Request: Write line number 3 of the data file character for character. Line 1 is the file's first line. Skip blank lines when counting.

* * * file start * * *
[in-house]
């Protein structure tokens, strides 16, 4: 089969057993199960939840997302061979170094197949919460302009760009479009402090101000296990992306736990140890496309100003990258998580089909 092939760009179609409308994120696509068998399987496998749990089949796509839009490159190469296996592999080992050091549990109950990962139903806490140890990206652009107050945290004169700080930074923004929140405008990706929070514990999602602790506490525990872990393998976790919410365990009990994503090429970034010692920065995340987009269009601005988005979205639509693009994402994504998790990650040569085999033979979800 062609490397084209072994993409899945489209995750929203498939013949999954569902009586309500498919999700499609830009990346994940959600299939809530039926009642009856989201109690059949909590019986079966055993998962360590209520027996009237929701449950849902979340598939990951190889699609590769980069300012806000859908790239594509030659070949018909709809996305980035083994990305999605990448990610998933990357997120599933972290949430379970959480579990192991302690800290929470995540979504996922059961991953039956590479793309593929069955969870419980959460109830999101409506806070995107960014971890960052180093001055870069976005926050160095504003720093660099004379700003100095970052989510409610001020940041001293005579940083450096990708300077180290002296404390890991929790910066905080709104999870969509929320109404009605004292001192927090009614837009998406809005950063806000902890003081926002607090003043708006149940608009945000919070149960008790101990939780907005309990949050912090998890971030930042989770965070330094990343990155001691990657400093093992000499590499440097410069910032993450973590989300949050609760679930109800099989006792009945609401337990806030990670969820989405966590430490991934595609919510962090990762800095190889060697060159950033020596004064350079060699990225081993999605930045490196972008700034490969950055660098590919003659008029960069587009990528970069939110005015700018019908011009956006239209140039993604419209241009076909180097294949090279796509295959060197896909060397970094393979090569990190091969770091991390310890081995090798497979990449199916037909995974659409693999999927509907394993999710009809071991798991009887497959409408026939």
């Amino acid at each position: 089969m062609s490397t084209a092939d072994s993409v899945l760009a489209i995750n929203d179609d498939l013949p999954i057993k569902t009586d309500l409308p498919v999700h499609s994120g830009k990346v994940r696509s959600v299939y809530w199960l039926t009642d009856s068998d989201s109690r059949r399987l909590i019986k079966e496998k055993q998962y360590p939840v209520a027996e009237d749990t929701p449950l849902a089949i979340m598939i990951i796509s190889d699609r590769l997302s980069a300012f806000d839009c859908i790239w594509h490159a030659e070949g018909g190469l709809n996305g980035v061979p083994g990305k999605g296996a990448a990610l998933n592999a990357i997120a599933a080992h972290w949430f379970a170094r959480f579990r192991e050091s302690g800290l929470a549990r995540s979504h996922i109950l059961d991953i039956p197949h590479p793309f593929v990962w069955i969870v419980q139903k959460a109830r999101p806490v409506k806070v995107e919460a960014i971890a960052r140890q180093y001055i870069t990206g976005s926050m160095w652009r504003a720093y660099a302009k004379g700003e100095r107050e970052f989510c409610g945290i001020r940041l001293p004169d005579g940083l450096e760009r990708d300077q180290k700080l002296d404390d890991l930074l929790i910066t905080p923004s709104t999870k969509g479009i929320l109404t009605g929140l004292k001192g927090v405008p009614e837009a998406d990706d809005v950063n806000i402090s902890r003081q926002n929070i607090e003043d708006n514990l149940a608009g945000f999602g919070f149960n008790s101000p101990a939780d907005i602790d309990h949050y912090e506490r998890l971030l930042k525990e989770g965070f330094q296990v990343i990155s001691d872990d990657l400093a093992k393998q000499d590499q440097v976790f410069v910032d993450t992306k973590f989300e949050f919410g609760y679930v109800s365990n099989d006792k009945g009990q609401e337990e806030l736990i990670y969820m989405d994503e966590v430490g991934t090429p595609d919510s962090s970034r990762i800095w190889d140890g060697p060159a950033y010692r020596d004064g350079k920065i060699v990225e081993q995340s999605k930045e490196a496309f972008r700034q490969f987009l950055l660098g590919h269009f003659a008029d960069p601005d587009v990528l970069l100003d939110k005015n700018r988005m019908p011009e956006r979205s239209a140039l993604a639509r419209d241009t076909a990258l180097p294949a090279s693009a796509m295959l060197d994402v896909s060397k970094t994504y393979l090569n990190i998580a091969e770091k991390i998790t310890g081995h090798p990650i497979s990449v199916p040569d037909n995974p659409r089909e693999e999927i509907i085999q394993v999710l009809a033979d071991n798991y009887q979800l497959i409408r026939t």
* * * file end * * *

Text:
């Amino acid at each position: 089969m062609s490397t084209a092939d072994s993409v899945l760009a489209i995750n929203d179609d498939l013949p999954i057993k569902t009586d309500l409308p498919v999700h499609s994120g830009k990346v994940r696509s959600v299939y809530w199960l039926t009642d009856s068998d989201s109690r059949r399987l909590i019986k079966e496998k055993q998962y360590p939840v209520a027996e009237d749990t929701p449950l849902a089949i979340m598939i990951i796509s190889d699609r590769l997302s980069a300012f806000d839009c859908i790239w594509h490159a030659e070949g018909g190469l709809n996305g980035v061979p083994g990305k999605g296996a990448a990610l998933n592999a990357i997120a599933a080992h972290w949430f379970a170094r959480f579990r192991e050091s302690g800290l929470a549990r995540s979504h996922i109950l059961d991953i039956p197949h590479p793309f593929v990962w069955i969870v419980q139903k959460a109830r999101p806490v409506k806070v995107e919460a960014i971890a960052r140890q180093y001055i870069t990206g976005s926050m160095w652009r504003a720093y660099a302009k004379g700003e100095r107050e970052f989510c409610g945290i001020r940041l001293p004169d005579g940083l450096e760009r990708d300077q180290k700080l002296d404390d890991l930074l929790i910066t905080p923004s709104t999870k969509g479009i929320l109404t009605g929140l004292k001192g927090v405008p009614e837009a998406d990706d809005v950063n806000i402090s902890r003081q926002n929070i607090e003043d708006n514990l149940a608009g945000f999602g919070f149960n008790s101000p101990a939780d907005i602790d309990h949050y912090e506490r998890l971030l930042k525990e989770g965070f330094q296990v990343i990155s001691d872990d990657l400093a093992k393998q000499d590499q440097v976790f410069v910032d993450t992306k973590f989300e949050f919410g609760y679930v109800s365990n099989d006792k009945g009990q609401e337990e806030l736990i990670y969820m989405d994503e966590v430490g991934t090429p595609d919510s962090s970034r990762i800095w190889d140890g060697p060159a950033y010692r020596d004064g350079k920065i060699v990225e081993q995340s999605k930045e490196a496309f972008r700034q490969f987009l950055l660098g590919h269009f003659a008029d960069p601005d587009v990528l970069l100003d939110k005015n700018r988005m019908p011009e956006r979205s239209a140039l993604a639509r419209d241009t076909a990258l180097p294949a090279s693009a796509m295959l060197d994402v896909s060397k970094t994504y393979l090569n990190i998580a091969e770091k991390i998790t310890g081995h090798p990650i497979s990449v199916p040569d037909n995974p659409r089909e693999e999927i509907i085999q394993v999710l009809a033979d071991n798991y009887q979800l497959i409408r026939t």